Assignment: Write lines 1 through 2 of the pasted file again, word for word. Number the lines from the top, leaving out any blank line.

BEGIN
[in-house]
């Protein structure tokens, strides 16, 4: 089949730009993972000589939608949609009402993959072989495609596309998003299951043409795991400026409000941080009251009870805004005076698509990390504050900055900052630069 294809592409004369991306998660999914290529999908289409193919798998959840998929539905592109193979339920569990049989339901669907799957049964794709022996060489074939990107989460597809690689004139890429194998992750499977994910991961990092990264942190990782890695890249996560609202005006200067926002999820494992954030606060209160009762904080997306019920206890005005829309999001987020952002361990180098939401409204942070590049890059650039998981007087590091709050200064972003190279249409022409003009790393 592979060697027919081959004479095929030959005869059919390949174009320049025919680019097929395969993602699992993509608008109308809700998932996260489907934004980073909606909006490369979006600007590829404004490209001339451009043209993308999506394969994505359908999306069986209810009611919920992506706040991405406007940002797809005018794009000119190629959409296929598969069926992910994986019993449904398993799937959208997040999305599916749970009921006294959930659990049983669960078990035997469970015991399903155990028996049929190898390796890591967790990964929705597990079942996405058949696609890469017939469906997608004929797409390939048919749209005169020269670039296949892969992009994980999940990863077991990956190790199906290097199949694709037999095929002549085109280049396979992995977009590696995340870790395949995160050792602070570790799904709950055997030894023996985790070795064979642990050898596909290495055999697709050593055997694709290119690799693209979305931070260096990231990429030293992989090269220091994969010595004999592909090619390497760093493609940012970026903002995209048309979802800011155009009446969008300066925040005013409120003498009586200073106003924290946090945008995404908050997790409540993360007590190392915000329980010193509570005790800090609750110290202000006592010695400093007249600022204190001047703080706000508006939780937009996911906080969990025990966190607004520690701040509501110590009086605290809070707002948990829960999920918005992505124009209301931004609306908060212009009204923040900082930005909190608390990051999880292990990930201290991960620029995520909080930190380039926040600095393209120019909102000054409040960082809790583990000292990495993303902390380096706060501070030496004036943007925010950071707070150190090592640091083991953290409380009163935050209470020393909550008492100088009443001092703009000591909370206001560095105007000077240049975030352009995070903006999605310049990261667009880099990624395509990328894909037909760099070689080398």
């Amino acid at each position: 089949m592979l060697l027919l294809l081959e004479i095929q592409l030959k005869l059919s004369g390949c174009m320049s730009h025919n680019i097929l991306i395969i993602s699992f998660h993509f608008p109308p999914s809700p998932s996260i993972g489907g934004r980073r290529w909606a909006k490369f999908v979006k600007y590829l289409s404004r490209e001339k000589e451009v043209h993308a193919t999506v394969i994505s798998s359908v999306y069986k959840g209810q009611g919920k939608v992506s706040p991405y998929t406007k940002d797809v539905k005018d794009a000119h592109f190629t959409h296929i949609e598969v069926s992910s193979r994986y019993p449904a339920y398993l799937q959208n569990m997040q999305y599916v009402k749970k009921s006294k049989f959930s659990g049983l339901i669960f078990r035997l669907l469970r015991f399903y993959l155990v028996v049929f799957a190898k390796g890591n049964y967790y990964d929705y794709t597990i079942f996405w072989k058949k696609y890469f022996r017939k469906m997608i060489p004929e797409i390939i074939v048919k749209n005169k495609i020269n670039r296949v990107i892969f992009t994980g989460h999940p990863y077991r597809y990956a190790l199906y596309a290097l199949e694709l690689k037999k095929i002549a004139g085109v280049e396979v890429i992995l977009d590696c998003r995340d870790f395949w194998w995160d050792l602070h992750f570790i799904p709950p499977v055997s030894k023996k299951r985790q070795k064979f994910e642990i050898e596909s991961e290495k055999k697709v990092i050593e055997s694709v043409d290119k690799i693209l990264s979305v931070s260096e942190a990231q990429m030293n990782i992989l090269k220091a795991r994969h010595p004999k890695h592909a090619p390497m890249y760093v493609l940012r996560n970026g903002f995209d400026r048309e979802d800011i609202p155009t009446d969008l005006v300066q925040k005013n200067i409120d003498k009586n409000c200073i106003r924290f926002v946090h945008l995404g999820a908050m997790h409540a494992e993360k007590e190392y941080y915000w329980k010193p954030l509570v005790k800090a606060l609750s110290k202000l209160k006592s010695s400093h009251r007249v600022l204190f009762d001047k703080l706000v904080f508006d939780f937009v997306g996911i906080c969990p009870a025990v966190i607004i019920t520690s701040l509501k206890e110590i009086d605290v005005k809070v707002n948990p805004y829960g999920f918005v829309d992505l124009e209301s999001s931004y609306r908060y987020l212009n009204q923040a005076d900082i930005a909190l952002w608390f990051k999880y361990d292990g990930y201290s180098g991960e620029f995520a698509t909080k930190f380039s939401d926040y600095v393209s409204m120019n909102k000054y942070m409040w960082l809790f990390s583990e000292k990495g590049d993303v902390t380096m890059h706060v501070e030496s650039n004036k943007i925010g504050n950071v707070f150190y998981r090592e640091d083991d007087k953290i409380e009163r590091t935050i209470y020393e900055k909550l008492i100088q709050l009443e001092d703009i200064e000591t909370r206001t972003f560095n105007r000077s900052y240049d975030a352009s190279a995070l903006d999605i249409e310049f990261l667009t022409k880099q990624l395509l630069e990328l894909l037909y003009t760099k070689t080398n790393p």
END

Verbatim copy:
[in-house]
């Protein structure tokens, strides 16, 4: 089949730009993972000589939608949609009402993959072989495609596309998003299951043409795991400026409000941080009251009870805004005076698509990390504050900055900052630069 294809592409004369991306998660999914290529999908289409193919798998959840998929539905592109193979339920569990049989339901669907799957049964794709022996060489074939990107989460597809690689004139890429194998992750499977994910991961990092990264942190990782890695890249996560609202005006200067926002999820494992954030606060209160009762904080997306019920206890005005829309999001987020952002361990180098939401409204942070590049890059650039998981007087590091709050200064972003190279249409022409003009790393 592979060697027919081959004479095929030959005869059919390949174009320049025919680019097929395969993602699992993509608008109308809700998932996260489907934004980073909606909006490369979006600007590829404004490209001339451009043209993308999506394969994505359908999306069986209810009611919920992506706040991405406007940002797809005018794009000119190629959409296929598969069926992910994986019993449904398993799937959208997040999305599916749970009921006294959930659990049983669960078990035997469970015991399903155990028996049929190898390796890591967790990964929705597990079942996405058949696609890469017939469906997608004929797409390939048919749209005169020269670039296949892969992009994980999940990863077991990956190790199906290097199949694709037999095929002549085109280049396979992995977009590696995340870790395949995160050792602070570790799904709950055997030894023996985790070795064979642990050898596909290495055999697709050593055997694709290119690799693209979305931070260096990231990429030293992989090269220091994969010595004999592909090619390497760093493609940012970026903002995209048309979802800011155009009446969008300066925040005013409120003498009586200073106003924290946090945008995404908050997790409540993360007590190392915000329980010193509570005790800090609750110290202000006592010695400093007249600022204190001047703080706000508006939780937009996911906080969990025990966190607004520690701040509501110590009086605290809070707002948990829960999920918005992505124009209301931004609306908060212009009204923040900082930005909190608390990051999880292990990930201290991960620029995520909080930190380039926040600095393209120019909102000054409040960082809790583990000292990495993303902390380096706060501070030496004036943007925010950071707070150190090592640091083991953290409380009163935050209470020393909550008492100088009443001092703009000591909370206001560095105007000077240049975030352009995070903006999605310049990261667009880099990624395509990328894909037909760099070689080398």